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Publication numberUS5374442 A
Publication typeGrant
Application numberUS 08/019,162
Publication dateDec 20, 1994
Filing dateFeb 16, 1993
Priority dateFeb 20, 1990
Fee statusLapsed
Also published asWO1994018849A1
Publication number019162, 08019162, US 5374442 A, US 5374442A, US-A-5374442, US5374442 A, US5374442A
InventorsDonald W. Harris, Jeanette A. Little
Original AssigneeA. E. Staley Manufacturing Company
Export CitationBiBTeX, EndNote, RefMan
External Links: USPTO, USPTO Assignment, Espacenet
Method of preparing reduced fat foods
US 5374442 A
Abstract
A method of preparing reduced fat foods is provided which employs a recrystallized and fragmented amylose precipitate. A starch having both amylose and amylopectin is gelatinized to allow preparation of pure amylose as a permeate of membrane foltration. The amylose is precipitated, recrystallized and then fragmented to form an aqueous dispersion that is useful in replacing fat in a variety of food formulations. The amylose precipitate can be derived from a starch which contains amylose, e.g. common corn starch, by gelatinizing the starch followed by precipitation of the amylose separation.
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Claims(7)
What is claimed is:
1. A method of making a composition of matter useful in replacing fat and/or oil in a food formulation comprising:
(a) gelatinizing a starch having an amylose component and an amylopectin component to form an aqueous mixture of amylose and amylopectin;
(b) exposing the aqueous mixture to a membrane that will allow an aqueous solution of essentially pure amylose to pass through said membrane, but will allow essentially no amylopectin to pass through said membrane;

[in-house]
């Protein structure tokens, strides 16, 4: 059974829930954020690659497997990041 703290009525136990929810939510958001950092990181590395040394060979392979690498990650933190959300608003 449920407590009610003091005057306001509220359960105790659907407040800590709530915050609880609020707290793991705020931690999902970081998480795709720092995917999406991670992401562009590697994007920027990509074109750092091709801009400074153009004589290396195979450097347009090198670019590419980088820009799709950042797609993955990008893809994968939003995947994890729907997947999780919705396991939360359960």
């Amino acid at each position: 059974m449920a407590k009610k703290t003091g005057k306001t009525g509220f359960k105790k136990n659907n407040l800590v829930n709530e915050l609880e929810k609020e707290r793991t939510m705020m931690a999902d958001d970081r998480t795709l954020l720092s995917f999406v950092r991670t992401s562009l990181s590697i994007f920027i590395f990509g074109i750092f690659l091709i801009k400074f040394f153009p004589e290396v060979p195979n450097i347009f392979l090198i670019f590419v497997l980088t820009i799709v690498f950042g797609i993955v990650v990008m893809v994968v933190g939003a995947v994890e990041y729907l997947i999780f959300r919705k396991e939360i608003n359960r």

(c) separating the amylopectin of said mixture from the amylose of said mixture by passing the amylose through said membrane with less than about 15% by weight of the dry solids through said membrane being amylopectin;
(d) precipitating said amylose from said aqueous solution;
(e) successively heating and then cooling said precipitated amylose while in contact with a major amount by weight of an aqueous medium to recrystallize at least a portion of said precipitated amylose; and
(f) fragmenting by mechanical disintegration a minor amount of said precipitated and recrystallized amylose in a major amount of an aqueous liquid, said fragmenting being effective to form a particle gel of said composition.
2. A method of claim 1 wherein said particle gel exhibits a transition in dynamic elastic modulus versus shear strain from substantially constant dynamic elastic modulus to decreasing dynamic elastic modulus, said transition being exhibited at a shear strain of less than about 50 millistrain.